"they are explicitly denied some funding streams, like facilities funding, made available to district schools" So the 9 out of 45 charter schools that are being relocated out of public schools were doing fundraising to pay $0 rent? What facilities funding do they need if charter schools aren't paying rent?
"They educate some of our most challenging students, the vast majority of
them low-income, black and Latino. They are open to all applicants,
with seats determined by random lottery." Charter schools gets to
filter out the most challenging students, those without family structure
concerned enough to apply for the lottery.
"proof of what can
happen when you smartly unleash innovation within a system that, thanks
in no small part to a rigid teachers’ union contract," so the only means
of succeeding is breaking the backs of unions? So the egalitarian and
democratic need to have everyone educated
regardless of ability to pay can't be delivered by employees as long as
they have a say in their own workplace? Democracy is great, except in the workplace according to Josh Greenman.
space that the charter schools were using as class rooms, you know the
art, music, & other non-classrooms, they displaced public school
children from their art and music facilities so there was significant
draw back to students, just the ones that weren't in the charter
schools. On second thought both are harmed by duplicating the
bureaucracy of school administration and hampering art & music
education of both segments of the student population.
innovation can be transferred into the public schools system at-large?
If charter schools were acting as they were intended to, as experimental
educational policies that would benefit the greater school system, that
previous question could be answered and the charter schools have self
evident value to all students, currently they are not. When charter
schools are used merely to undercut a unionized workforce, and
educational benefits stem from culling students with family backgrounds
that place value on education enough to enter the school lottery, then
their raison d'etre is non-existent. Pointing out that there are outside
funding sources for district schools just as there is for charter
schools leaves me with the question: What is differentiating factor why
donors contribute to charter schools instead of the public schools other
than political philosophy? If someone is hellbent to privatize all
functions of government, contributing to charter schools is an efficient
means to get the camel's nose under the tent to an American expected
government service. Charter schools should unionize, if they were
creative in their contract maybe using project labor agreements (PLA)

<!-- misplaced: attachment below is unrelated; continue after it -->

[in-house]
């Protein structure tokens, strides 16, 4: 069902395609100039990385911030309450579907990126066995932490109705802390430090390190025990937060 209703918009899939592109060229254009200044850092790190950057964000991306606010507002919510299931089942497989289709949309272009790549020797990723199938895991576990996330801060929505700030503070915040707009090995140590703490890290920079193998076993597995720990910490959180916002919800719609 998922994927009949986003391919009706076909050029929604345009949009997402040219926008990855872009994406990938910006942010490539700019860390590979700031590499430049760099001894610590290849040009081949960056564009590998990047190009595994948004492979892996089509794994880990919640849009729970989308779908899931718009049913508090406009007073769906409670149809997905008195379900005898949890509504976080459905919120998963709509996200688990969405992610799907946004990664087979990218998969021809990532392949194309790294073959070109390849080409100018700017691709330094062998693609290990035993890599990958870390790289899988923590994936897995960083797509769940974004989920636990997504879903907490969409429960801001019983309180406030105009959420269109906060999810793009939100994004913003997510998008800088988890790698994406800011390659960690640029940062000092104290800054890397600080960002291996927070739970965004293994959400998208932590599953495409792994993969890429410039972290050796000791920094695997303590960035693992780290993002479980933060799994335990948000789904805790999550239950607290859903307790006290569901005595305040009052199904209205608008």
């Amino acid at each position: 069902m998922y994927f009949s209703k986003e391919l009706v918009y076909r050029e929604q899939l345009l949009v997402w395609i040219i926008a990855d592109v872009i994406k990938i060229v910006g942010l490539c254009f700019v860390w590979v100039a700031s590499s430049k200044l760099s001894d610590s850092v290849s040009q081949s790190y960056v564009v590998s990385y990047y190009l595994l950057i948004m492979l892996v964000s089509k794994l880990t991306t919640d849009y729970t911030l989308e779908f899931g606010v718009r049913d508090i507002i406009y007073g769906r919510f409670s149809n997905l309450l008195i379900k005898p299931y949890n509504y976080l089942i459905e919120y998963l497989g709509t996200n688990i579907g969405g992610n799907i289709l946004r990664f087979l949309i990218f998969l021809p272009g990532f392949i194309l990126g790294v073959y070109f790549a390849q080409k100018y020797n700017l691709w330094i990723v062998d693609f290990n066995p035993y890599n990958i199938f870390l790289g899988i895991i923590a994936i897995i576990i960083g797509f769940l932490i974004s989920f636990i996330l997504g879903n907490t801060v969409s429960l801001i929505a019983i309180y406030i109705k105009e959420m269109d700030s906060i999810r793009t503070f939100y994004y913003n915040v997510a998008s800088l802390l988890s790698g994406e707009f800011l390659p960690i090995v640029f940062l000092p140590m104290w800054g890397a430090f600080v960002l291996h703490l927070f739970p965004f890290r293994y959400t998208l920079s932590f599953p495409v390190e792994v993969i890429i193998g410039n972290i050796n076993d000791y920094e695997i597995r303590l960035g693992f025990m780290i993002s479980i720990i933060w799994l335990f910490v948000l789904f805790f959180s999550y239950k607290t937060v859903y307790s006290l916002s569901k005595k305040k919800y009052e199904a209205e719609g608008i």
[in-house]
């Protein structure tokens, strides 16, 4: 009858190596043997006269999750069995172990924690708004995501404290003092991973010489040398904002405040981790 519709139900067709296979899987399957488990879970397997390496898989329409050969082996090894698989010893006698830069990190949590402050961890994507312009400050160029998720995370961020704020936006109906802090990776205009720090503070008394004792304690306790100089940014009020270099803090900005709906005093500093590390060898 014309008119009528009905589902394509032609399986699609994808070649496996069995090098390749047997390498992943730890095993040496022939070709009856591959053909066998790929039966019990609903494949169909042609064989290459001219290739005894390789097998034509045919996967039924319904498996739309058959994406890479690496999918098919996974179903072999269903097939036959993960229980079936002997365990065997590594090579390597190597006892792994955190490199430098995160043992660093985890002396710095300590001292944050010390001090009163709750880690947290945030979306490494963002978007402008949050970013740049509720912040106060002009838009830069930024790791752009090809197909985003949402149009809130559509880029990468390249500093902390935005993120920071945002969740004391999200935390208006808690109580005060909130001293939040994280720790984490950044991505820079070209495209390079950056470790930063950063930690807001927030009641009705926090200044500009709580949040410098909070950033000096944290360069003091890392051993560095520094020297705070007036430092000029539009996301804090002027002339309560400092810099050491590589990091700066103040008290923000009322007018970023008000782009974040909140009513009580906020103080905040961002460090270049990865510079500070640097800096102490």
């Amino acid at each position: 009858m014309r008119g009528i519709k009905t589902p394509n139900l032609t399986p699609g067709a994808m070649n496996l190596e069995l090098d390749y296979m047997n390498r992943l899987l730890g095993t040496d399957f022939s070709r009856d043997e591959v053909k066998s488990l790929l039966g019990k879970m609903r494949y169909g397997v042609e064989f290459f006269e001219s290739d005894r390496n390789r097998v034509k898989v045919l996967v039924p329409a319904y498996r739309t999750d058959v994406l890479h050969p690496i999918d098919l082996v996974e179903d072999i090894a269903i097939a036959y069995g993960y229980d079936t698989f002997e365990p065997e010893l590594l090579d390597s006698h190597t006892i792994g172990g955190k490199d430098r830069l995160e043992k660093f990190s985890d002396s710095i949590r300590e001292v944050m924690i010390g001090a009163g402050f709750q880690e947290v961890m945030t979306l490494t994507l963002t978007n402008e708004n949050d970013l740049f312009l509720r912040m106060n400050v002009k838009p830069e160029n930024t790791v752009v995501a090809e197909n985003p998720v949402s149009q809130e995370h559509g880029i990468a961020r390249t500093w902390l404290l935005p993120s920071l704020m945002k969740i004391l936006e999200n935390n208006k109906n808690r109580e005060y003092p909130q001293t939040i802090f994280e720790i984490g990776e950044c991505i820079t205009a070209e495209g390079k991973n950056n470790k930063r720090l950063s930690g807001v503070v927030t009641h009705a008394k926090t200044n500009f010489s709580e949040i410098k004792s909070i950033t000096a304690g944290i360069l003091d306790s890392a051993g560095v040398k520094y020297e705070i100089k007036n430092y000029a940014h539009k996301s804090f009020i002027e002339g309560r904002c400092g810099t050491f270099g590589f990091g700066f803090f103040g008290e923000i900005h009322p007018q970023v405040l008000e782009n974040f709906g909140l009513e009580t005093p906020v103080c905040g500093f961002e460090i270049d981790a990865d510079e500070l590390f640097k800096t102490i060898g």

over the school year, and then deliver innovative educational solutions
the so-called opponents of charter schools would either dissipate or
have unfounded objections to charter schools. If in this hypothetical
situation where charter schools tackle resolving both unionized
workforce and policy solutions to our educational system, while
receiving the same support from private sources, then my accusation that
the charter school movement is entirely a stalking horse for
plutocratic sycophants is unfounded; but in the case that a charter
school can't raise funds for a democratic workplace then that would
prove my accusation. And to avoid any benefit from prejudicing student
body of charter schools, NYC should implement a charter school draft of
all non-special needs students so the students with families that do not
speak English at home and are domicile and nutritional insecure are
included in the charter school experiment, since the leaders of these
charter schools are run "remarkably well" despite being "complex and
unique organizations" I'm sure they can handled that.
Feb 4, 2015
If there was any question about whether or not Hillary was going to run for president in 2016, or more pedestrian of a question whether or not Brooklyn would host the nominating convention. The answer can be deduced from the following news stories:
Real estate insiders were thrilled at the idea of hosting Clinton HQ, and said the location makes perfect sense for a national campaign.
"There are 13 subway lines and 15 bus lines serving the neighborhood," said Tucker Reed, President of the Downtown Brooklyn Partnership. "Nearly 60,000 college students that could provide an army of campaign volunteers, and when the DNC convention comes to Barclays Center, headquarters would be blocks away."
The de Blasio administration announced Thursday that it had raised roughly $20 million toward its $100 million target for the event, which would cost an estimated $140 million.Just as the party establishment in 2004 selected the host city to be in Boston for the establishment's favored candidate and eventual nominee John Kerry, it appears likely that the nominating convention will be hosted within a mile of the likely campaign headquarters of the party's favored presidential candidate: Hillary Rodham Clinton.
City officials also announced a group of 10 committee co-chairs, which included Lloyd Blankfein, the chairman and chief executive of Goldman Sachs, and Ursula Burns, the chairman and chief executive of Xerox Corp.